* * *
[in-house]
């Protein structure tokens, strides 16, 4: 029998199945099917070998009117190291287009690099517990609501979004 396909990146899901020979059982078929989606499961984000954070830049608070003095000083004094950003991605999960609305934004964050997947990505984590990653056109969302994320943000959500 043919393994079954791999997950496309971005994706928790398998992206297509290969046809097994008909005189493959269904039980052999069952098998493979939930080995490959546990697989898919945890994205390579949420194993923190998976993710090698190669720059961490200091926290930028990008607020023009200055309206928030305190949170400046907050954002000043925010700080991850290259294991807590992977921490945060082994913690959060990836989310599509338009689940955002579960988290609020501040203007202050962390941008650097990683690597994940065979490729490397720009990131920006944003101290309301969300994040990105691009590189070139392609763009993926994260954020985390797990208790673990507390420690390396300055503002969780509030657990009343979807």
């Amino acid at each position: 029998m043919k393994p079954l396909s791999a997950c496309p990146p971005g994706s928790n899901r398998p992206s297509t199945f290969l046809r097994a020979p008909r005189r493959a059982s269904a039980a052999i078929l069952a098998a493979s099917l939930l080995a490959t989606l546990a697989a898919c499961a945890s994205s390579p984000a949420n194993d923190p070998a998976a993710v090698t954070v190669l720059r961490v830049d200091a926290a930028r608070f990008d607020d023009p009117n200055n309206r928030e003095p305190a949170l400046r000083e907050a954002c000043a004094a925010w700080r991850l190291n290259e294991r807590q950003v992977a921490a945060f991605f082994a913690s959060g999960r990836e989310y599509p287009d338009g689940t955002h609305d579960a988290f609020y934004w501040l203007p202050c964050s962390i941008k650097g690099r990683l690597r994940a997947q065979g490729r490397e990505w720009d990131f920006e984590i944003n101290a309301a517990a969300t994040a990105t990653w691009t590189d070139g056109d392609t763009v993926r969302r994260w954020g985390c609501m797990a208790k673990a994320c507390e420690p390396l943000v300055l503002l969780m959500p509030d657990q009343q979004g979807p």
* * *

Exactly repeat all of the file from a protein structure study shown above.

[in-house]
């Protein structure tokens, strides 16, 4: 029998199945099917070998009117190291287009690099517990609501979004 396909990146899901020979059982078929989606499961984000954070830049608070003095000083004094950003991605999960609305934004964050997947990505984590990653056109969302994320943000959500 043919393994079954791999997950496309971005994706928790398998992206297509290969046809097994008909005189493959269904039980052999069952098998493979939930080995490959546990697989898919945890994205390579949420194993923190998976993710090698190669720059961490200091926290930028990008607020023009200055309206928030305190949170400046907050954002000043925010700080991850290259294991807590992977921490945060082994913690959060990836989310599509338009689940955002579960988290609020501040203007202050962390941008650097990683690597994940065979490729490397720009990131920006944003101290309301969300994040990105691009590189070139392609763009993926994260954020985390797990208790673990507390420690390396300055503002969780509030657990009343979807």
């Amino acid at each position: 029998m043919k393994p079954l396909s791999a997950c496309p990146p971005g994706s928790n899901r398998p992206s297509t199945f290969l046809r097994a020979p008909r005189r493959a059982s269904a039980a052999i078929l069952a098998a493979s099917l939930l080995a490959t989606l546990a697989a898919c499961a945890s994205s390579p984000a949420n194993d923190p070998a998976a993710v090698t954070v190669l720059r961490v830049d200091a926290a930028r608070f990008d607020d023009p009117n200055n309206r928030e003095p305190a949170l400046r000083e907050a954002c000043a004094a925010w700080r991850l190291n290259e294991r807590q950003v992977a921490a945060f991605f082994a913690s959060g999960r990836e989310y599509p287009d338009g689940t955002h609305d579960a988290f609020y934004w501040l203007p202050c964050s962390i941008k650097g690099r990683l690597r994940a997947q065979g490729r490397e990505w720009d990131f920006e984590i944003n101290a309301a517990a969300t994040a990105t990653w691009t590189d070139g056109d392609t763009v993926r969302r994260w954020g985390c609501m797990a208790k673990a994320c507390e420690p390396l943000v300055l503002l969780m959500p509030d657990q009343q979004g979807p």